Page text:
Published online by Cambridge University Press: 26 October 2020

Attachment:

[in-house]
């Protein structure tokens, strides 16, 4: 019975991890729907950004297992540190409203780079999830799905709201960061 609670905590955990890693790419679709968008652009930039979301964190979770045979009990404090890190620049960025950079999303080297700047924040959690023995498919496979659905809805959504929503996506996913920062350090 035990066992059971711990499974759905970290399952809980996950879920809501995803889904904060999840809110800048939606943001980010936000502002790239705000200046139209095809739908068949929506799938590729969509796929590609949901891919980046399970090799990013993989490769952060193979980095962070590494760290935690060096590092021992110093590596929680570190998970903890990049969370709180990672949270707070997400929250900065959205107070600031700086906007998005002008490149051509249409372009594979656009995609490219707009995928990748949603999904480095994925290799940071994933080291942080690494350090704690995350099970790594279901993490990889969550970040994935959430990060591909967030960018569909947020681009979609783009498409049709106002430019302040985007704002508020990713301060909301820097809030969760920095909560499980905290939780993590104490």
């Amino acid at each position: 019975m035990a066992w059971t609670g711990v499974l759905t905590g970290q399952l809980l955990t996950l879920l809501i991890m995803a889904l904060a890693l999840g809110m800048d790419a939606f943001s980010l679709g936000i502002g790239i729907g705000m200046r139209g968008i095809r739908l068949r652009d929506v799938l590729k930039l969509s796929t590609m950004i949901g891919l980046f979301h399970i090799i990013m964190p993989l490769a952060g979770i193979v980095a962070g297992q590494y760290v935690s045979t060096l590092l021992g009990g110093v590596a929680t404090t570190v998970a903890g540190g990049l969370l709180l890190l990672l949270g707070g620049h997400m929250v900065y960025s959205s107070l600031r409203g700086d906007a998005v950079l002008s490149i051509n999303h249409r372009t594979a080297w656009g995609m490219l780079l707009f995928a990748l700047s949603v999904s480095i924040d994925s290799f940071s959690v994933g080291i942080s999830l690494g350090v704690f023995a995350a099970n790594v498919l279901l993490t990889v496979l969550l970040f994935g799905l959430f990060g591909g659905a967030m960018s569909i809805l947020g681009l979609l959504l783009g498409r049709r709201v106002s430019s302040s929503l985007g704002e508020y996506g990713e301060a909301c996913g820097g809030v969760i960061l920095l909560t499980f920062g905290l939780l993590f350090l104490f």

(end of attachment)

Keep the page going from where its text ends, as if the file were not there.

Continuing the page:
An important starting point is our claim that Article 10 of the Berne Convention creates an obligation on Members of the Union to recognise a limitation on the copyright that allows for quotation. The proposition is based primarily on the language used: Article 10 begins with the words, ‘It shall be permissible … ’. This imperative language may be contrasted with Article 10(2) Berne, which, in relation to exceptions for education states: ‘It shall be a matter for legislation in the countries of the Union … to permit’. Similar permissive language is also found in Article 10bis in relation to reporting current events and Article 9(2), which allows exceptions to the reproduction right ‘in certain special cases’. The language of Article 10(1) is distinct and clearly reads as mandatory rather than permissive. Although there is barely any reference to the mandatory nature of the exception in the Stockholm travaux, the limitation is described in terms that reflect its basis in the entitlement of the user.